India moves to protect retired officials from corruption probes

By on 08/11/2016 | Updated on 24/09/2020
The Parliament House Building, India

The Indian government is introducing amendments to an anti-corruption bill, in order to give retired civil servants the same protections from prosecution as serving officials. The move follows the suicides of retired official BK Bansal and his wife and children during an anti-corruption probe by the country’s Central Bureau of Investigation (CBI).

Currently, serving civil servants can’t be prosecuted for corruption in India without the ‘prior sanction’ of their department – and the Indian Administrative Service Officers’ Association (IASOA), which represents the leadership cadre, wants retired officials to enjoy the same rights.

IASOA chair Sanjay Bhoosreddy told Global Government Forum: “We want a legal framework in which bureaucrats can work in a free and fair manner. In its absence, they will shirk from taking decisions and a policy paralysis may set in.” Several other retired officials are currently being investigated by the CBI, and Bhoosreddy argues that officials need greater protection from politically-motivated prosecutions following a change of government.

The IASOA pushed for the amendments in a September meeting with Jitendra Singh, the minister in charge of the Department of Personnel and Training. That meeting followed the deaths of BK Bansal’s wife and daughter in July; and two weeks afterwards, Bansal and his son killed themselves, alleging harassment by the CBI. A CBI spokesperson told Global Government Forum that a senior officer is leading an investigation into the deaths.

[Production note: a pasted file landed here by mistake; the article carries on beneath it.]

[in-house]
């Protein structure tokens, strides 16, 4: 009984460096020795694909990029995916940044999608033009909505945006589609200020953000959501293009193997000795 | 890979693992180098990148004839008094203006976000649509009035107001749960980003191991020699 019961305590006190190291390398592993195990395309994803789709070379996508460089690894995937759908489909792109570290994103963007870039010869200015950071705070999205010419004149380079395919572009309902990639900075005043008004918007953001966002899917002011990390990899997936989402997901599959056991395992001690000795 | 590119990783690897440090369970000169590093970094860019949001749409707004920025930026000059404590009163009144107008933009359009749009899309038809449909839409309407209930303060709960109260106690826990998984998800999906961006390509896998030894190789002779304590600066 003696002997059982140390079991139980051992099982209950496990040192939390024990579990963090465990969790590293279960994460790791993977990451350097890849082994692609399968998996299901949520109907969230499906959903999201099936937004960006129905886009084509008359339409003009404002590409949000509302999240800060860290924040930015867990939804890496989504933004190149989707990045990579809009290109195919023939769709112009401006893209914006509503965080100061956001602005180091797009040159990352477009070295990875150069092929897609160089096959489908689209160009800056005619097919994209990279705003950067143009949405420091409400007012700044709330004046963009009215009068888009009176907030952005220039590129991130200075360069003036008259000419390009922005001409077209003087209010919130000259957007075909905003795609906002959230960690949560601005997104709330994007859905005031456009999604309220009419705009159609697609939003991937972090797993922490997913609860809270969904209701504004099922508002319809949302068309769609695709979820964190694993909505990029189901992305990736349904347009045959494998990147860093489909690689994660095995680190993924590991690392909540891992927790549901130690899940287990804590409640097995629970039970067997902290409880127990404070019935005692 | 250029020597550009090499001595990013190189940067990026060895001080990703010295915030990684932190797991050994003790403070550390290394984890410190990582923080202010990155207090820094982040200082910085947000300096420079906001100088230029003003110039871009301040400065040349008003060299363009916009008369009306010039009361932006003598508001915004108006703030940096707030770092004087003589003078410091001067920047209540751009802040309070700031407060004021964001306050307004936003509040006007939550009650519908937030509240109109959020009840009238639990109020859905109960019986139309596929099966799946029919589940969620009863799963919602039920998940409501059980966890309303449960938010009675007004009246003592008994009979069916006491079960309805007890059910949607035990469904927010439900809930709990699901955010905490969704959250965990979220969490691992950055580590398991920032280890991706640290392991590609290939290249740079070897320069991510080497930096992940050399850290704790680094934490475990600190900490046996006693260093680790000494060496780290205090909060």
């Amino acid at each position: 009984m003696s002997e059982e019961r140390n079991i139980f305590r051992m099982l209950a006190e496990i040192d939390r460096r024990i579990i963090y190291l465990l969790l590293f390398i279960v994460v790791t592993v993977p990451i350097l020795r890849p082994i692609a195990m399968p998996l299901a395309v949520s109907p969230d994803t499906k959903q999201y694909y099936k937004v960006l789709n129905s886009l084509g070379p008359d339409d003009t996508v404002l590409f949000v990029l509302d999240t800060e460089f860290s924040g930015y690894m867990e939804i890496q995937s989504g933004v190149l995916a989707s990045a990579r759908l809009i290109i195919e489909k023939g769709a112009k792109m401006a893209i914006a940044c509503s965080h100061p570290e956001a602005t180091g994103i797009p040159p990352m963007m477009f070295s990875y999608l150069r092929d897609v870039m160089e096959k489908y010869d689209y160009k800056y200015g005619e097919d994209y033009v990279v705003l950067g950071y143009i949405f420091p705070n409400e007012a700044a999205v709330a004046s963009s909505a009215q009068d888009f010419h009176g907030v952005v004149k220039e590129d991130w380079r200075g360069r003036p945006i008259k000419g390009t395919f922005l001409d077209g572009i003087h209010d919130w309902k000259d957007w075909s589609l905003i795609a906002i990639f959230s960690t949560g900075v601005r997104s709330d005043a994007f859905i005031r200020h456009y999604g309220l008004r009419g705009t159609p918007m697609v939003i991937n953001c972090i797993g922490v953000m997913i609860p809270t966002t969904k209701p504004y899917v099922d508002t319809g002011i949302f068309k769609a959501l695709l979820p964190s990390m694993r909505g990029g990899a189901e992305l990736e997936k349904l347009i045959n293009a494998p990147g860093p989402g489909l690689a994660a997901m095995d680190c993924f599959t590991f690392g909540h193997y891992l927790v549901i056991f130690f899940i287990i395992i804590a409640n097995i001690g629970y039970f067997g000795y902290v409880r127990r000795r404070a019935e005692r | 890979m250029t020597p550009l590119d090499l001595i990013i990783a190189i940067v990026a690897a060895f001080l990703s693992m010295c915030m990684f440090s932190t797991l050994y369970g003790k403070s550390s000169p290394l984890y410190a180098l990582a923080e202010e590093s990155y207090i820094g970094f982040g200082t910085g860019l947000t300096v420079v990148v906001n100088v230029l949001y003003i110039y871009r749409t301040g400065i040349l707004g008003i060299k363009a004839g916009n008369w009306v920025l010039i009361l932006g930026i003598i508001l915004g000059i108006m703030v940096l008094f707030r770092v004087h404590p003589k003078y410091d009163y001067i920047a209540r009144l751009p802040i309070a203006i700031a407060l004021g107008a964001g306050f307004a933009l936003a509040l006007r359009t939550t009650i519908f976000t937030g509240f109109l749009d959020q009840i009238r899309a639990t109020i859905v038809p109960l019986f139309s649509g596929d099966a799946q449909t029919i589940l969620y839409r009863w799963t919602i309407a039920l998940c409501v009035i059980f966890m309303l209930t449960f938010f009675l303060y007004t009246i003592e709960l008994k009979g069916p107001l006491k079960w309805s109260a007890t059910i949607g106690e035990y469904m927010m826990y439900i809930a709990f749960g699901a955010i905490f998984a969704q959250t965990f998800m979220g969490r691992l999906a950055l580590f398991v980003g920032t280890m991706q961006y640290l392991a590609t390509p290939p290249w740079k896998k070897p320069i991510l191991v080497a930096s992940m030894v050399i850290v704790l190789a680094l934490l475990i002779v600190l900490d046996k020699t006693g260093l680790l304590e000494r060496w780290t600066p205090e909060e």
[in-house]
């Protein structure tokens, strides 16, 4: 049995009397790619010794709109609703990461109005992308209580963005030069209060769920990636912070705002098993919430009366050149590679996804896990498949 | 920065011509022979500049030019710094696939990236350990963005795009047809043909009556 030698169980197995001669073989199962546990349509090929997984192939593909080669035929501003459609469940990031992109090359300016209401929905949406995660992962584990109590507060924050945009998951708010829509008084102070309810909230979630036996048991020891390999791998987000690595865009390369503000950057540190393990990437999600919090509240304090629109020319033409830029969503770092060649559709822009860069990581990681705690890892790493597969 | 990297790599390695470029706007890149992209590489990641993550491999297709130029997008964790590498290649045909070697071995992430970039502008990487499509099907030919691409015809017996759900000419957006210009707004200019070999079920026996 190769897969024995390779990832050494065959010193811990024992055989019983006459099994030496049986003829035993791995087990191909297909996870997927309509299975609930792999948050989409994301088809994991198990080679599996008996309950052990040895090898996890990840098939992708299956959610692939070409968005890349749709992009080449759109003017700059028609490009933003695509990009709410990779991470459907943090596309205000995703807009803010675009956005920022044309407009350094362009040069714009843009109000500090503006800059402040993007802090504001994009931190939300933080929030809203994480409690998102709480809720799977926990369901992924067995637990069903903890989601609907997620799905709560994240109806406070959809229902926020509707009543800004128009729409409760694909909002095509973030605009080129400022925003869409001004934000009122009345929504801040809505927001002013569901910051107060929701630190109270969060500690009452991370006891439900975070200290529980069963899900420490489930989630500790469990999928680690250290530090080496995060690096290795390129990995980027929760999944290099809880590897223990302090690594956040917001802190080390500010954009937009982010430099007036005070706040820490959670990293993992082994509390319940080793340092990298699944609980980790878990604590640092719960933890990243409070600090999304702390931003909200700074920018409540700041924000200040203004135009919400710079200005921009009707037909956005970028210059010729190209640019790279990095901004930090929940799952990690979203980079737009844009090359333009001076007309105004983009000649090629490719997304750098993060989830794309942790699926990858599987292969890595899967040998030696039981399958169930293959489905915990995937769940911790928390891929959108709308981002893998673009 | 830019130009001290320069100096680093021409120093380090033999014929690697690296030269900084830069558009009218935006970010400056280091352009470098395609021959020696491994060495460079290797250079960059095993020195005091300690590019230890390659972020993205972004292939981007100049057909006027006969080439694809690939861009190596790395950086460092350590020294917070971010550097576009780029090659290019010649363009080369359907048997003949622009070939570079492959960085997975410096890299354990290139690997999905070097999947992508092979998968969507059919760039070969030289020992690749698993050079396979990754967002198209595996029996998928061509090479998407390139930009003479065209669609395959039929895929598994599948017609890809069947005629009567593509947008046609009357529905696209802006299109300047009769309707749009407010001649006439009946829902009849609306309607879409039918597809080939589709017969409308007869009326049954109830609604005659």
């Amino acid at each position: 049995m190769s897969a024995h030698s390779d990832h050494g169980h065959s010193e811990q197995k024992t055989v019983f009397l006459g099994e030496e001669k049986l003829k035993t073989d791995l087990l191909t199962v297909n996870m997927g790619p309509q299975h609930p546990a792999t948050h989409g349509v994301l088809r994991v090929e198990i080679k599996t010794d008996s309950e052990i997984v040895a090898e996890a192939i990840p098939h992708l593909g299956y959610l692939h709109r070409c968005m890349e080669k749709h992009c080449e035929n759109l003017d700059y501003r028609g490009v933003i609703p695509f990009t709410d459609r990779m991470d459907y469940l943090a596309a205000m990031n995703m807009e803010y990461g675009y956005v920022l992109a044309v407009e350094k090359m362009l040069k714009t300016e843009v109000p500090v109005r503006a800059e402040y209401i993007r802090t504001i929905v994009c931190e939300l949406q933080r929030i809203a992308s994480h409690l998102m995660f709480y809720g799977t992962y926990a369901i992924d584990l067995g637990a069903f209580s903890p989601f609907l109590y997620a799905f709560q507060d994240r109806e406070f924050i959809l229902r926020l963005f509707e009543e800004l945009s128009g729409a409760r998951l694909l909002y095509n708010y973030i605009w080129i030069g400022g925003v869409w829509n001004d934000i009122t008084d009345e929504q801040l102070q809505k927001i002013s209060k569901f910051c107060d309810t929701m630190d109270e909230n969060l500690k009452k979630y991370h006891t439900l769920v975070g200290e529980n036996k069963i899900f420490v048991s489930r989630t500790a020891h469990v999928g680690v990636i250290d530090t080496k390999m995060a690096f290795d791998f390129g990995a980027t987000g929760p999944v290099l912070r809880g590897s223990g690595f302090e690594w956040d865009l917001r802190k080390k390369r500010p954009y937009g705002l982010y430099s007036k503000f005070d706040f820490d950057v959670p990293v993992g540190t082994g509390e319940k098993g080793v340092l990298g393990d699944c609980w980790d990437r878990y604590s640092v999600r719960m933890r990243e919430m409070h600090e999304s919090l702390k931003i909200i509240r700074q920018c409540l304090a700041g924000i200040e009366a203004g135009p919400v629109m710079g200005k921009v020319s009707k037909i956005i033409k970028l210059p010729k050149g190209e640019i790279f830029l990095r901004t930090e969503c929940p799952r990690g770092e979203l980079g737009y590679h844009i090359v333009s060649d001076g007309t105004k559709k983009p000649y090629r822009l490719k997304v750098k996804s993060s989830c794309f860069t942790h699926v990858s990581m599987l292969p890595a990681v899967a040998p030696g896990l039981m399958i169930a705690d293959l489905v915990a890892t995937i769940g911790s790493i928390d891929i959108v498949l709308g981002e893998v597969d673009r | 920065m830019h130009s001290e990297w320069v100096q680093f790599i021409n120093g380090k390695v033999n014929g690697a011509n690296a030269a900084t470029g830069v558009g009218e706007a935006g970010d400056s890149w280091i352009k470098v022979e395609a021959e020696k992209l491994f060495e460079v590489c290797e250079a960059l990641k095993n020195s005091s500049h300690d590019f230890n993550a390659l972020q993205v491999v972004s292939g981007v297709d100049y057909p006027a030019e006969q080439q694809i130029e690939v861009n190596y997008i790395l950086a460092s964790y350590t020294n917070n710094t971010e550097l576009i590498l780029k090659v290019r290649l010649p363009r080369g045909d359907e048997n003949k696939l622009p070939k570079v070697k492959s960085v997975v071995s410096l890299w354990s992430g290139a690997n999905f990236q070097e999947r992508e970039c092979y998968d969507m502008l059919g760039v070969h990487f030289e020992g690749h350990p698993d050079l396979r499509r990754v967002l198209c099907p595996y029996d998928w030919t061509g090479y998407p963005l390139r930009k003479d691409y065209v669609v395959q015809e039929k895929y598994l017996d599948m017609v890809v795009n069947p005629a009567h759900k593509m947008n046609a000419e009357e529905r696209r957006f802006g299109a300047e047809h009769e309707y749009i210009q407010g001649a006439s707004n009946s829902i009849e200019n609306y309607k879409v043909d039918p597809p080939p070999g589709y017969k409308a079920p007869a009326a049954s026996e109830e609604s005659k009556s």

The Prevention of Corruption (Amendment) Bill has its roots in the anti-corruption movement of 2011, but failed to pass under the last government. In 2014 the Modi administration revived the bill, which includes legal and governance measures including the creation of anti-corruption ombudsmen. It is currently being scrutinized by a select committee of the upper house, Rajya Sabha, which is expected to report during the winter. The bill will also have to pass the lower house before becoming law.

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See also:

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India collects $9.8bn in tax evasion amnesty scheme

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Report urges sweeping reforms to reinvigorate India’s ‘stagnant’ civil service

Urjit Patel takes the helm at Indian central bank

About Abhimanyu Kumar

Abhimanyu Kumar is a journalist based in New Delhi, India. He writes on issues related to politics and governance for Indian and foreign media. He was previously with The Hindu and The Sunday Guardian.

One Comment

  1. Ramesh Mishra says:

    I submit my comment in a good faith with no improper purpose. I am away from India for over 50, years. I have studied, worked and travelled around the world. Recently I dealt with UP and the Central Government and I discovered that the function of the Government in India is founded upon corruption, bribery and influence peddling which has doomed India. Most leaders and executives are unskilled, uncivilised and without public interest, which is very troubling.
    Ramesh Mishra,Victoria,BC,CANADA

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